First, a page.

Pipewort (Eriocaulon aquaticum)

Pipewort (Eriocaulon aquaticum)


These had popped up last time I was at Sandogardy, but now they have bloomed as well. Like the arrowhead, there were plenty more of these than in previous years. I managed to get a close-up shot of one of the flowers. They’re generally less than a quarter inch across:
Pipewort (Eriocaulon aquaticum)

Pipewort (Eriocaulon aquaticum)

Farther from the shore was a stand of Spotted Water Hemlock:

Spotted Water Hemlock (Cicuta maculata)

Spotted Water Hemlock (Cicuta maculata)


This is a highly toxic plant – possibly the most toxic one in North America. The big problem is that it can be confused with Queen Anne’s Lace, aka wild carrot. They’re not hard to tell apart, but confusing them could be a fatal error. The leaves are fairly dissimilar, and the flowers from Queen Anne have three-forked bracts underneath. The Water Hemlock has no bracts at all beneath the umbel.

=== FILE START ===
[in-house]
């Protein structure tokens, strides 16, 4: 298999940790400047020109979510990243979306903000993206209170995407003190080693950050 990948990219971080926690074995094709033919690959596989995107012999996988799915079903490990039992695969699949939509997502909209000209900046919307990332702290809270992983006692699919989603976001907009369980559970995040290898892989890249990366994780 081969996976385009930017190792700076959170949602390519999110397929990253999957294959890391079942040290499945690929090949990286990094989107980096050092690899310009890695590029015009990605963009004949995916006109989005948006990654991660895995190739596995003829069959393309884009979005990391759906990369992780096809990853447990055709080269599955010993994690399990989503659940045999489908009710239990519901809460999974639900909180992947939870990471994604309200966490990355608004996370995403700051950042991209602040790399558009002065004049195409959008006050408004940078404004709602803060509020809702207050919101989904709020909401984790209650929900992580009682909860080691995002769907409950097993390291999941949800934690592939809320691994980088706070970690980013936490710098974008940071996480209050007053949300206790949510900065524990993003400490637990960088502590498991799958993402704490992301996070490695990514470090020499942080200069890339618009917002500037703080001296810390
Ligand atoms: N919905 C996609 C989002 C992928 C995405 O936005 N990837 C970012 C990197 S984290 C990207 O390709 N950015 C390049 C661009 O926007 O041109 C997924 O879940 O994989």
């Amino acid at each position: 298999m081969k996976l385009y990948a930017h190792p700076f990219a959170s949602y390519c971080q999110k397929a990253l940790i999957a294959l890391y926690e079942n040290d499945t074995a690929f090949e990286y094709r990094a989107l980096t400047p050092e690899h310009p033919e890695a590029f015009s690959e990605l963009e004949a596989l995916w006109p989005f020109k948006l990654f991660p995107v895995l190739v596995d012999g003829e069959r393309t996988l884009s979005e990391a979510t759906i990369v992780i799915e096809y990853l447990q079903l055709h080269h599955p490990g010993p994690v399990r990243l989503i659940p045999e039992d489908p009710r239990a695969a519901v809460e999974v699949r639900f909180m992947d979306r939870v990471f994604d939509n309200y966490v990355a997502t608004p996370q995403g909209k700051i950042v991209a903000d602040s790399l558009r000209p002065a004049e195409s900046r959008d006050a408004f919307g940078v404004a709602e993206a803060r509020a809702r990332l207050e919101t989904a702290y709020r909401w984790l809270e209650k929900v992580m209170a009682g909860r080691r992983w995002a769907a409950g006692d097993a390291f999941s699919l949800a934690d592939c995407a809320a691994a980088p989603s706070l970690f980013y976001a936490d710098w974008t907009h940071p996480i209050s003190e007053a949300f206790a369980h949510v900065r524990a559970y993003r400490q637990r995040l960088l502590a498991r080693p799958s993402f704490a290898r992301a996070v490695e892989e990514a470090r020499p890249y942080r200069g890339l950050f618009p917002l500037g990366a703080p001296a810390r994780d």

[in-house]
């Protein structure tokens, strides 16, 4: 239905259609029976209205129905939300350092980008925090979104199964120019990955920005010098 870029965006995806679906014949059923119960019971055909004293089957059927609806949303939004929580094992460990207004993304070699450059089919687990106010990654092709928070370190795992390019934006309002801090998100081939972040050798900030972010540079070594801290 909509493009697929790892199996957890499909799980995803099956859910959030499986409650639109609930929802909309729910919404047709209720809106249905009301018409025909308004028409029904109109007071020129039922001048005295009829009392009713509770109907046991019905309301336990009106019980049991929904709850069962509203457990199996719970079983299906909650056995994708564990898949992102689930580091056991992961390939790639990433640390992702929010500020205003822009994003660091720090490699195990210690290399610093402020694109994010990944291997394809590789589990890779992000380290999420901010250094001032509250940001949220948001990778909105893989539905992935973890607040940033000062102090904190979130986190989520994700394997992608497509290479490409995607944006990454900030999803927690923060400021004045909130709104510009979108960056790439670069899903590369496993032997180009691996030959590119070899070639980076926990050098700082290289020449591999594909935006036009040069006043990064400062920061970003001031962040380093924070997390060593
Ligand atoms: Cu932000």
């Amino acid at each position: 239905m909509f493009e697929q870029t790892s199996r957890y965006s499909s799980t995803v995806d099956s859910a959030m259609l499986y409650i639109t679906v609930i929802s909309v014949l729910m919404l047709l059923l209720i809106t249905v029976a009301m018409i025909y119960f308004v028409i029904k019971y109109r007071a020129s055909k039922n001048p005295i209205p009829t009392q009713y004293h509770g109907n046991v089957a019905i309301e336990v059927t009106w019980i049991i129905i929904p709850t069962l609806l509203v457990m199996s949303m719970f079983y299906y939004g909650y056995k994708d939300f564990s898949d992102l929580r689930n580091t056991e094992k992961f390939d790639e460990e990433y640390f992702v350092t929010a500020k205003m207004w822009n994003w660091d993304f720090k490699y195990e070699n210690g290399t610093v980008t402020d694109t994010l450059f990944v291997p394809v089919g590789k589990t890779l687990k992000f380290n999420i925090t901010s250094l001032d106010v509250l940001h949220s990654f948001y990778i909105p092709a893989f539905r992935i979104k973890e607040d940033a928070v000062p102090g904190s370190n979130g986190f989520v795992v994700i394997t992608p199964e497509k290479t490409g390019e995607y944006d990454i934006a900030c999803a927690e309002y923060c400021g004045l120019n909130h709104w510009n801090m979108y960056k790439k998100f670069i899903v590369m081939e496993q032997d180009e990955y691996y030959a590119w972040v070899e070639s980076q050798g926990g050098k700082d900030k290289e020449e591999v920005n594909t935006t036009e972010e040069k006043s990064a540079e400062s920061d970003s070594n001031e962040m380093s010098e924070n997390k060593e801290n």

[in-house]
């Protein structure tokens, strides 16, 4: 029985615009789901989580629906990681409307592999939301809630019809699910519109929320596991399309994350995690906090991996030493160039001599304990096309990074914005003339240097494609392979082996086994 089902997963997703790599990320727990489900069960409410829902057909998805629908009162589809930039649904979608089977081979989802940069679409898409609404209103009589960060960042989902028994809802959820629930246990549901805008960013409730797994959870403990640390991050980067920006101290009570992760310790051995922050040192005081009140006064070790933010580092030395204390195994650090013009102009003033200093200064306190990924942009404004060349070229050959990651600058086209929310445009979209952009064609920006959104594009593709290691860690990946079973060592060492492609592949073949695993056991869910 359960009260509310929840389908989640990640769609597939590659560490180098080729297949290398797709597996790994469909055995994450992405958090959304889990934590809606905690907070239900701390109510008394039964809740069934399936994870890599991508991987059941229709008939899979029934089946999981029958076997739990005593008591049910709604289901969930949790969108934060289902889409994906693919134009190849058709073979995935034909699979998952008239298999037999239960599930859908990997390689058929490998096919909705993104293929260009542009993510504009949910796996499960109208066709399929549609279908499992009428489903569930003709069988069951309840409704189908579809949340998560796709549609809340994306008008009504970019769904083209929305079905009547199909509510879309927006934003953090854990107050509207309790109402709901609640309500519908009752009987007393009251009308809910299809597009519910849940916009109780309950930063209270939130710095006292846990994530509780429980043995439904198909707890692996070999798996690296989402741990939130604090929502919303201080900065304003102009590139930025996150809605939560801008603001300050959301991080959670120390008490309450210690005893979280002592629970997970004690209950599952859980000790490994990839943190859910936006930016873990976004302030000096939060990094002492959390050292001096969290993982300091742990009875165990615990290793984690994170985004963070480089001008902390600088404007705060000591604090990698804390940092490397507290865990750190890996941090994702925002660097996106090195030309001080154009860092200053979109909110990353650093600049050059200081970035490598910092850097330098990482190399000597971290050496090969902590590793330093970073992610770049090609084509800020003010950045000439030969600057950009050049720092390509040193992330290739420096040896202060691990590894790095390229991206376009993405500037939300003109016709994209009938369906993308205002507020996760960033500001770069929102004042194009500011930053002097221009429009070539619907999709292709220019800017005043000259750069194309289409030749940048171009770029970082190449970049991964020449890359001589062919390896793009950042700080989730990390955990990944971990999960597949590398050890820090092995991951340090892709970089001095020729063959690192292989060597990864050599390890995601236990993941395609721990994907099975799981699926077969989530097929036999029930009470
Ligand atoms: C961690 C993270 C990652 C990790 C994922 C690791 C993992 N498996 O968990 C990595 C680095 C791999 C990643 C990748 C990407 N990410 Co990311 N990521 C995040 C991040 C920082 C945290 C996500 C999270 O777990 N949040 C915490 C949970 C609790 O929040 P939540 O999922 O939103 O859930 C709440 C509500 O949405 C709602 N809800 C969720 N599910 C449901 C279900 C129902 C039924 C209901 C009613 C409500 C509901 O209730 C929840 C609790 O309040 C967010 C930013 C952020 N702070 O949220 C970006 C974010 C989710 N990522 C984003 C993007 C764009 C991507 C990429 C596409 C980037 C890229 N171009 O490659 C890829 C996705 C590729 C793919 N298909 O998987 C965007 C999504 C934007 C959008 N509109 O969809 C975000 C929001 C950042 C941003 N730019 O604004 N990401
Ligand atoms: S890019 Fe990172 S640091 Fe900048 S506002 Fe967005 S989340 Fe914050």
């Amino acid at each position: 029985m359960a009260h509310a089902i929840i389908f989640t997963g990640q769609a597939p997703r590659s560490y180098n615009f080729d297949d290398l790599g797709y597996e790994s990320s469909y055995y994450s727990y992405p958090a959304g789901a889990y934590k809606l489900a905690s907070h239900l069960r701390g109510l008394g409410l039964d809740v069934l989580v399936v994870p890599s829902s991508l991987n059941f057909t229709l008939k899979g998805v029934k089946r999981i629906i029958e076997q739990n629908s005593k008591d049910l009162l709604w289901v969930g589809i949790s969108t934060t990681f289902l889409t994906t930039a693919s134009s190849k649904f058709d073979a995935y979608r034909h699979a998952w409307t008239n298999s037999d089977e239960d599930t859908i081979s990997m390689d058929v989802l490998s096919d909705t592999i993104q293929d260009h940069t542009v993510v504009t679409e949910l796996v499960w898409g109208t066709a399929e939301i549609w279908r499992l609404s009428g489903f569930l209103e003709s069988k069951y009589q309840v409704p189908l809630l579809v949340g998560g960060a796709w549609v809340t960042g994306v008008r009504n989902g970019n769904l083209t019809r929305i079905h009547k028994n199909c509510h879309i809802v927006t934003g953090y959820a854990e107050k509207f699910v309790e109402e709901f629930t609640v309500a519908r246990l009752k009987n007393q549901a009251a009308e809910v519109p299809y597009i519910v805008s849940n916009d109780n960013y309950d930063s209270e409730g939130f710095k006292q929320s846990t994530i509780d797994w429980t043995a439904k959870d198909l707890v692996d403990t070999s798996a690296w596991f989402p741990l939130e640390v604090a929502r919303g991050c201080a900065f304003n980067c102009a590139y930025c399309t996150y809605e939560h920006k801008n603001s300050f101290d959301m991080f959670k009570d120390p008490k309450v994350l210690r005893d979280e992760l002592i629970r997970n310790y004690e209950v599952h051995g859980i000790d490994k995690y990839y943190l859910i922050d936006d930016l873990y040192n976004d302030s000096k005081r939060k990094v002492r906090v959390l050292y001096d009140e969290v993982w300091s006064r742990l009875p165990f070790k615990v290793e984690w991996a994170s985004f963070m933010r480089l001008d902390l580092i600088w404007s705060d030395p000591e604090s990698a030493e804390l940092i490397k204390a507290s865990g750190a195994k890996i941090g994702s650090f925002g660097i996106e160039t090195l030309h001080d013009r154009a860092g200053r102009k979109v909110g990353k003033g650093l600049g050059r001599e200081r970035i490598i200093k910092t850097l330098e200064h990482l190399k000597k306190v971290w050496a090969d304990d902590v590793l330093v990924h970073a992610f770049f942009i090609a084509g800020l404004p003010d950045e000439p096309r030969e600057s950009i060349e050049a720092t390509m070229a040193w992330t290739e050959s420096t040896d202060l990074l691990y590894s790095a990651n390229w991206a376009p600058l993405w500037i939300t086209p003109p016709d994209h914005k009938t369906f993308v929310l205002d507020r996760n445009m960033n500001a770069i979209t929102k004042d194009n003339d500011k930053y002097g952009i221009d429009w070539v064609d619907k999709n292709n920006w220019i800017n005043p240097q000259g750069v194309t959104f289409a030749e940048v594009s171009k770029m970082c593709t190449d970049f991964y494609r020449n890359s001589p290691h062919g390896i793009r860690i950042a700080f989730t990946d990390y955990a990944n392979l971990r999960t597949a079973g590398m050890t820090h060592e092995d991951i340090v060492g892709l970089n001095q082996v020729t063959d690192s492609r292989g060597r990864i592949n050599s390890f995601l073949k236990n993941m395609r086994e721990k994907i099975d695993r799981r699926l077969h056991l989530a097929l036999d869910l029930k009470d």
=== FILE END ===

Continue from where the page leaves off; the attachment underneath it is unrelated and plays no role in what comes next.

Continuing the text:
We headed home after a while and I saw these on the road side:

Wild Sarsaparilla (Aralia nudicaulis)

Wild Sarsaparilla (Aralia nudicaulis)


This is wild sarsaparilla. I know that some part of this plant is edible, but I don’t think it’s the berries. As usual, when I’m not 100% positive, I don’t eat a wild plant. These berries were particularly brilliant though, so I stopped to get a fairly decent shot of them. I had my tiny tripod with me, and that really helped, especially since the light was failing fast (it was clouding up pretty good too).

We got home well before any rain started. In fact… I don’t think it ever did rain. I went out a little later and watered the tomatoes, and 15 of the 16 plants I set out are all looking pretty good. Maybe I’ll have some tomatoes soon.

Today I took a stroll to the bank and came across some American nightshade (Solanum americanum

American Nightshade (Solanum americanum)